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The Notorious Alexander Hamilton: A Broadway Bard Tackles the Founding Father

March 2, 2010  |  1:30pm
The Notorious Alexander Hamilton: A Broadway Bard Tackles the Founding Father

On the night of May 12, 2009, actor and composer Lin-Manuel Miranda took the stage at the White House’s Evening of Poetry, Music and Spoken Word. Visibly nervous, Miranda introduced his performance to the Beltway celebrities in attendance, including President Obama and the First Family.

“It’s a concept album about the life of someone I think embodies hip-hop: Treasury Secretary Alexander Hamilton,” he explained to faint laughter as he assumed the character of Aaron Burr, Hamilton’s assailant in the most iconic duel in U.S. history. Miranda then launched into a churning, piano-accompanied paean to the “ten dolla Founding Father without a father” that concluded with a standing ovation

Miranda, 30, is usually more than comfortable with performing. While attending Wesleyan University, he was onstage every chance he got; in 2007, he wrote and starred in the Tony Award-winning Broadway musical In the Heights. But he remembers his White House stage fright with chagrin: “I saw Obama turn to Michelle and mouth ‘This is great!’ and then I was so nervous I couldn’t look at them for the rest of the performance,” he says. “And any day that starts with a van ride to the White House with James Earl Jones is a surreal day to begin with.”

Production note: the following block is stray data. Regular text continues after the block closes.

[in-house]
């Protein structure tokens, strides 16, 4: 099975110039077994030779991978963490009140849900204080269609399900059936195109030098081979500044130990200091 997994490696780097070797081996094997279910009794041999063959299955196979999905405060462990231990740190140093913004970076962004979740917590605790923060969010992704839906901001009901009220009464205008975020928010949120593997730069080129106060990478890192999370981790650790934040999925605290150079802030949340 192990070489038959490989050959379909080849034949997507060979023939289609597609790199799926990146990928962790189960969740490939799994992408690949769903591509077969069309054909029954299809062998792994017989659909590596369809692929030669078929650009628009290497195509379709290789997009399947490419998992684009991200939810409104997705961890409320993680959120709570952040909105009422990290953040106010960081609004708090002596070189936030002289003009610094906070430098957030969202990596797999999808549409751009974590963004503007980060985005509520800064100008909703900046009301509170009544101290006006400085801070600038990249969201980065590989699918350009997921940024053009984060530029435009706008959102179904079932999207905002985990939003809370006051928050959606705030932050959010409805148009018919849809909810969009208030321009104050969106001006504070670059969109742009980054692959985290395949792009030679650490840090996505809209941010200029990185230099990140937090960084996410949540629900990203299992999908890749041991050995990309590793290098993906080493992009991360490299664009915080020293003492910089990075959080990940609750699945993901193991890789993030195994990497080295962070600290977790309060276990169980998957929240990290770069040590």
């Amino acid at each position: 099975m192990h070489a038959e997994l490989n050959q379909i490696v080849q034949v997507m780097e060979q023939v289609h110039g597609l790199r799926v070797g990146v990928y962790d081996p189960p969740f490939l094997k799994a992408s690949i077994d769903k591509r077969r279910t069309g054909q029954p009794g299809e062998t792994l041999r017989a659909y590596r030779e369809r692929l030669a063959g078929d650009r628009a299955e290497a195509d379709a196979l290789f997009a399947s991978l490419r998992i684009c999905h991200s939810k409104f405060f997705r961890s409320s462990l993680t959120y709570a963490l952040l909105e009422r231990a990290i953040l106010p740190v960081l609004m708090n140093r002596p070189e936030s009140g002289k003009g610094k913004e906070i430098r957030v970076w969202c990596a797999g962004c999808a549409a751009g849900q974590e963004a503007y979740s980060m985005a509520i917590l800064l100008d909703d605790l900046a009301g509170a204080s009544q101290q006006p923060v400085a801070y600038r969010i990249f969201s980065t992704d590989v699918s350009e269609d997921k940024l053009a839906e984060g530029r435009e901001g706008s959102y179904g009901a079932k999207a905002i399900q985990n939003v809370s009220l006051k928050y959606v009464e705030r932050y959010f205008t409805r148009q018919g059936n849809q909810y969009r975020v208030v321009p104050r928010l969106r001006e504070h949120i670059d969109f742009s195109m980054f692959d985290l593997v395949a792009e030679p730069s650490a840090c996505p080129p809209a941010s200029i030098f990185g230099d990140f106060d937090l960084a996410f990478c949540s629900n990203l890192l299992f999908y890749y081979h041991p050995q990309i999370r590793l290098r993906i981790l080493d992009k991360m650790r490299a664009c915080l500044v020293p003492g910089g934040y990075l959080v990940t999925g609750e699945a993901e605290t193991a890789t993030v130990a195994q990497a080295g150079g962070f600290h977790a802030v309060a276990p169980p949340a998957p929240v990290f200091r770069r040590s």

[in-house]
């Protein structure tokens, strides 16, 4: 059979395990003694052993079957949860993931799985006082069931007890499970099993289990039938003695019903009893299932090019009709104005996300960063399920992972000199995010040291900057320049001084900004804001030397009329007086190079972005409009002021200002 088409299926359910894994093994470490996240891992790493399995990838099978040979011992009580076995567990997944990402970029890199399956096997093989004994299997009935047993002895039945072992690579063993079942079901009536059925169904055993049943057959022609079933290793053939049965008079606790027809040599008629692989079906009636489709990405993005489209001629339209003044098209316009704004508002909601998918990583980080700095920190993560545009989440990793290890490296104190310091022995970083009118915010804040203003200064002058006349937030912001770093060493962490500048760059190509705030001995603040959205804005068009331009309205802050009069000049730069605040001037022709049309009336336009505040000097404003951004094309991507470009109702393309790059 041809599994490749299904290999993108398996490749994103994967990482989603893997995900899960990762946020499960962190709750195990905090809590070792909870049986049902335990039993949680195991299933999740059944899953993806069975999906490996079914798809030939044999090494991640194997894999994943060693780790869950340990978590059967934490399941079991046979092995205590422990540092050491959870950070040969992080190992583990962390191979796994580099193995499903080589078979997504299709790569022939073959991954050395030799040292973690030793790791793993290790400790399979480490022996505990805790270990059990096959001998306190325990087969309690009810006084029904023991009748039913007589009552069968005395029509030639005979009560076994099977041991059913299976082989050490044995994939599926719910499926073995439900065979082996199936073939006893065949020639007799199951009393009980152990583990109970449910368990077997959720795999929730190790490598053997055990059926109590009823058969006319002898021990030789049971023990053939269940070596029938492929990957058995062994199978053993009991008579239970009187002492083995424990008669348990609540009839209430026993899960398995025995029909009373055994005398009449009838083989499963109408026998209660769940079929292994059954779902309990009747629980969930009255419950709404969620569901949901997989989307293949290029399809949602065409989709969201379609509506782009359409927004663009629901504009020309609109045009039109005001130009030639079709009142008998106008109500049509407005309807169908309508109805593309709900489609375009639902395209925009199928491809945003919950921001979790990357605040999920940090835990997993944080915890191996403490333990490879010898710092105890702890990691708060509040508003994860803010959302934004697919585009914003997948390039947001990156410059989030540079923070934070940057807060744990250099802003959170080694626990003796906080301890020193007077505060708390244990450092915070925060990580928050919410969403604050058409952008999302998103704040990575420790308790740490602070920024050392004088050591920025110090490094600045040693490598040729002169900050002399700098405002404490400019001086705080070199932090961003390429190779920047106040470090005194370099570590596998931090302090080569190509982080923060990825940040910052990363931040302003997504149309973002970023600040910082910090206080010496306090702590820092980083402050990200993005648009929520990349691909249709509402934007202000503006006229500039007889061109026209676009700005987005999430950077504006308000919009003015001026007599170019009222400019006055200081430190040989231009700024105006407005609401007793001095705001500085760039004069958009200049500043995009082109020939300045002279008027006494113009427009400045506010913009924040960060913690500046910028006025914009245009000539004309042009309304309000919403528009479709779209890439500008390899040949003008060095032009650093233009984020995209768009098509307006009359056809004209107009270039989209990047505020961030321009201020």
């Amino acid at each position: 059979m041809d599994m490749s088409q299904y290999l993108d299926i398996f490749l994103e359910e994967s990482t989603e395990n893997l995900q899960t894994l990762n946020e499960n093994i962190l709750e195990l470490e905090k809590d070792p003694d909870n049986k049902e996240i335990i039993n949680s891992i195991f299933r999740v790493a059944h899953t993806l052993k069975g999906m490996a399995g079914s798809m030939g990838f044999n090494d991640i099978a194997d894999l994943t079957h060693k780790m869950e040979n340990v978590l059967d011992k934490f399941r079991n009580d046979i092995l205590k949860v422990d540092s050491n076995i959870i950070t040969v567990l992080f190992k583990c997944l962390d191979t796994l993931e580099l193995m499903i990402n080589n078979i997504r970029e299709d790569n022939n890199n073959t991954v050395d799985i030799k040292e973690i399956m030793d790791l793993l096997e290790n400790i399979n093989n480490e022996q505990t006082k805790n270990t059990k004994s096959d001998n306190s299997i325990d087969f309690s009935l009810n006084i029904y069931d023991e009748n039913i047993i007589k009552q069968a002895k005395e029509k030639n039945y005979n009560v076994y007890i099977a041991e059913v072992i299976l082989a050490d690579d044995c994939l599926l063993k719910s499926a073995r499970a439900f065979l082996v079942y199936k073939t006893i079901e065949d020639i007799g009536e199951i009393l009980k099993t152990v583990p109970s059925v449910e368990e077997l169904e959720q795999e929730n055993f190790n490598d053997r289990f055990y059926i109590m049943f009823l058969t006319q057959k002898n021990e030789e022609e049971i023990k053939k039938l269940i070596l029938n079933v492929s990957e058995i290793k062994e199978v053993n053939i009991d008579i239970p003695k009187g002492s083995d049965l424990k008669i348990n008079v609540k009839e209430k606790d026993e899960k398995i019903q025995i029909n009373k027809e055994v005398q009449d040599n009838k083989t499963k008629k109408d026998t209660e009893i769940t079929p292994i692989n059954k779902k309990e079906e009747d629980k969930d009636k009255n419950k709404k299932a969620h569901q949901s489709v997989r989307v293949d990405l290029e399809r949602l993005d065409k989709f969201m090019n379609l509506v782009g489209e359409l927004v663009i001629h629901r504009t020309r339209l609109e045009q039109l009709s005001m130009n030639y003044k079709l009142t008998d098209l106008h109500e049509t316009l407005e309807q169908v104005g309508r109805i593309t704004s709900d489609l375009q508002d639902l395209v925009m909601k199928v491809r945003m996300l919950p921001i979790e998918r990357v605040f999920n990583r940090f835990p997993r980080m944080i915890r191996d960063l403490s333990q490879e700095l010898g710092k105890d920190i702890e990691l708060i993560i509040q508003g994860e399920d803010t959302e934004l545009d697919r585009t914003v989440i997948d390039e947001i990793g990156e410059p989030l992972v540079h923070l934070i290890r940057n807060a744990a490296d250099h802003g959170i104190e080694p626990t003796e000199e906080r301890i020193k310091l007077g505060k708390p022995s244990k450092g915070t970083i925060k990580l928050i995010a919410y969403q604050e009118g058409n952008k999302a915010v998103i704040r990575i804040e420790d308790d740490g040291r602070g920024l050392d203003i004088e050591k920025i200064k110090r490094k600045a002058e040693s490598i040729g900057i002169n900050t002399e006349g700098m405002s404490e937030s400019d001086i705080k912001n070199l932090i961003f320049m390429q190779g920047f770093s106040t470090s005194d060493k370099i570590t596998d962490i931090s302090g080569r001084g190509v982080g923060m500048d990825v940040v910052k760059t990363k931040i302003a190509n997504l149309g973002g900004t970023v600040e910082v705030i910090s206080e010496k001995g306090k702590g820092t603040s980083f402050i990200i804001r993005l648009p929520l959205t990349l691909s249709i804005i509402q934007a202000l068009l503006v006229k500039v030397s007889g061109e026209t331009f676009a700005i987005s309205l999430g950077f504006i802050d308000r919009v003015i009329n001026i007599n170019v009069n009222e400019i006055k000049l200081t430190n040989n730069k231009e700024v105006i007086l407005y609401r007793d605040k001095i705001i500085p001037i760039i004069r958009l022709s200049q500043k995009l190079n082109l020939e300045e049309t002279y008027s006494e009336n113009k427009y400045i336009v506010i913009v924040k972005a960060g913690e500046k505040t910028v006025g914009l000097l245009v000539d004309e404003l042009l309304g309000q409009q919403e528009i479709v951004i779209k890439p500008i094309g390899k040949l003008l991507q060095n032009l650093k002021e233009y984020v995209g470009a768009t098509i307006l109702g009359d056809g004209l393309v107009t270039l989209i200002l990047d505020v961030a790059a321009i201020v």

Alexander Hamilton is an unlikely topic for hip-hop, a genre more often concerned with inventories of property and sexual conquest than the author of the Federalist Papers. But the connection is obvious to Miranda, who dreamt up The Hamilton Mixtape between performances of In the Heights: “I read an amazing biography of Hamilton by Ron Chernow, and every other chapter I was going, ‘This is Tupac! This is Biggie!’” he explains. “Hamilton pulled himself up out of nothing, the rags-to-riches story. That’s the American story, and it’s also the hip-hop story.”

After his successful White House premiere, Miranda is eager to write the rest of the album. His tone becomes exuberant as he rattles off ideas for other tracks, tracing the similarities between Hamilton and Tupac, both famous for their verbal and written barbs: “Hamilton caught beef with John Adams, while Adams was president. He had an incredible war of words with Thomas Jefferson. James Madison was his friend, but then went over to Jefferson’s side,” Miranda says. “And these weren’t battles over who was the best rapper, these were battles over what kind of country this should be. What could be more interesting to rap about than that?”

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